In many cases, the music was mastered for CD using the most advanced techniques and equipment available at the time. The intention was to make the music sound as good as possible, and hold up as well as it could to contemporary recordings. However, this digital mastering often meant merely the process of transferring the music to a digital medium – the bare minimum necessary.
This is the reason why so many 1980s CDs sound so underwhelming today. Many just sound like the vinyl release, but without the background noise and crackles – which is essentially what they were. People (like me!) were paying again to buy recordings they already owned, supposedly for the improved sound quality, but in hindsight, we were perhaps only really paying for the convenience of owning the music on a smaller, more versatile format. (Yes, CDs are more versatile than vinyl – you can’t listen to vinyl on the bus or in your car!)
Although I’m by no means a gold cable-brandishing audiophile, it was always a treat if a CD I bought was ADD, as the music sounded much better. You could hear the individual instruments clearly! But because of the nature of the music I liked and still like, and the labels which released it (small budgets!), I only ever encountered a few DDD CDs in those days, and when I did, it almost felt as if the musicians were in my house, playing right in front of me! Having said that, I’d much rather listen to an AAD compact disc of exciting music than a DDD disc of sterile, corporate music. Horses for courses…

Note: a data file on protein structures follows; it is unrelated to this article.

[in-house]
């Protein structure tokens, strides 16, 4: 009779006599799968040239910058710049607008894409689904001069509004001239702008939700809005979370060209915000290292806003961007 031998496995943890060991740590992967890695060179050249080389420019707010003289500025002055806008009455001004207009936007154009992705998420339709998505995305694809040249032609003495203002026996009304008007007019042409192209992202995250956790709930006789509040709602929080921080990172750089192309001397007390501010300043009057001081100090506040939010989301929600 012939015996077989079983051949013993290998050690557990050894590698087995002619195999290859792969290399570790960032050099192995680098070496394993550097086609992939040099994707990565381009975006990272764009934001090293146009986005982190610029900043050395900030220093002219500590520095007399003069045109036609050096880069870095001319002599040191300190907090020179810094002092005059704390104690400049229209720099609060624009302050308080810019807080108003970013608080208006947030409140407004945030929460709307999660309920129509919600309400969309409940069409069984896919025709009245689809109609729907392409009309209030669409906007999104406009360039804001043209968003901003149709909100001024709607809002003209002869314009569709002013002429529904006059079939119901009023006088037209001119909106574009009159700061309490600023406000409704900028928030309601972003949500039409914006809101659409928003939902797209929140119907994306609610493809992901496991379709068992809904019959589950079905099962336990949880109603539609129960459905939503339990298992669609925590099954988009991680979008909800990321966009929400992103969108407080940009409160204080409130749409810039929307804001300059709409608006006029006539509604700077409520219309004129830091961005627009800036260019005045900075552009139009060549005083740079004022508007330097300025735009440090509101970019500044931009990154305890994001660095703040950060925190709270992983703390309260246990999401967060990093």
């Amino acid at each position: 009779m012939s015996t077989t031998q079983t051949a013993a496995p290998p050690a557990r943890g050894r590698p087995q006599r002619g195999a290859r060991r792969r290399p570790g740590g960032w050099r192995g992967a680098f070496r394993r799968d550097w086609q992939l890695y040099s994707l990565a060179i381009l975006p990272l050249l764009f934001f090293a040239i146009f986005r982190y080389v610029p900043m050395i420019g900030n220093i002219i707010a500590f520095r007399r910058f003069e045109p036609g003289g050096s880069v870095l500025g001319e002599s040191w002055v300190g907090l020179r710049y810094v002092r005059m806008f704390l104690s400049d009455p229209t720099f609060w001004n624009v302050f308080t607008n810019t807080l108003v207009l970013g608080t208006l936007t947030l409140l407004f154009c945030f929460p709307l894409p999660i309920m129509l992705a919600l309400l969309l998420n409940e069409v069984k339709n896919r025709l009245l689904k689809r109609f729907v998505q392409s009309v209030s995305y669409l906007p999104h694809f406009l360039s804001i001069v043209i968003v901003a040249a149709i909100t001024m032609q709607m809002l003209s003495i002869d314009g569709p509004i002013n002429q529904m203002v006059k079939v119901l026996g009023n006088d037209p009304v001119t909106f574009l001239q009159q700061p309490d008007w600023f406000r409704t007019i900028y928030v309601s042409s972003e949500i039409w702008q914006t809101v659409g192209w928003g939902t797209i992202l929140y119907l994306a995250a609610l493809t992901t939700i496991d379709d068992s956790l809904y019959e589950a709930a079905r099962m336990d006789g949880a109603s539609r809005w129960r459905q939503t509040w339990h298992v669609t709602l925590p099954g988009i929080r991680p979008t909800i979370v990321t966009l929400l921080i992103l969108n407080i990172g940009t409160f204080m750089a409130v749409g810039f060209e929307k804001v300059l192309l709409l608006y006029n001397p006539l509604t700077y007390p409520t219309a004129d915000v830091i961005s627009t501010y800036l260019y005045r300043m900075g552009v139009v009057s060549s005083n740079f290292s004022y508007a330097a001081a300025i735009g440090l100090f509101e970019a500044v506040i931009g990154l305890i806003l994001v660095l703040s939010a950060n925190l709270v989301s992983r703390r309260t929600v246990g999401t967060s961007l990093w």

SPARS codes were very much a child of 1980s and 1990s CDs.
Even as early as 1991, SPARS – the organisation behind this labelling system – effectively ‘disowned’ it. The technology used in music studios was becoming ever-more complex, meaning there were already too many variables to fit neatly into this simple system.
What if some music that was otherwise purely digital contained some samples of analogue recordings? (See just about all dance music, ever!) Or what if the music was bounced backwards and forwards between analogue and digital equipment in the studio? This also happens, as all engineers have their favourite studio gear.
Despite this, some record companies continued to add the codes to their releases, and SPARS eventually ‘adopted’ their system again.
Are SPARS codes still used today?
As digital technology for recording and mixing became more affordable, the more music was digitally recorded and/or mixed. Nowadays, the vast majority of music is digitally recorded, mixed and mastered. (If it isn’t, it’s usually because someone has deliberately chosen to use analogue equipment for at least some part of the process, because they prefer the results it provides.)
As most music today is DDD, there’s now no need to label CDs accordingly. (At least, for the comparatively few titles released on CD these days.)
You can still find SPARS codes on reissues, where they still provide helpful info on how the music was recorded, mixed and mastered, and therefore what the CD may sound like.
Anyone making music using Garageband, which comes preinstalled on all Apple computers, has got recording technology at their fingertips which is more advanced than that available to many well-known musicians and bands in the past, who were recording and mixing in expensive studios paid for by their record companies. (Which doesn’t automatically make the music any better, I know.)
SPARS codes – summary
I hope this article has helped you decode this two-letter alphabet soup found on many older CDs.
Now you’ll now be rummaging through all those boxes of old CDs stuffed under your bed, looking for SPARS codes, in order to see which ones were digitally recorded, or at least, mixed. Happy hunting! (And listening!)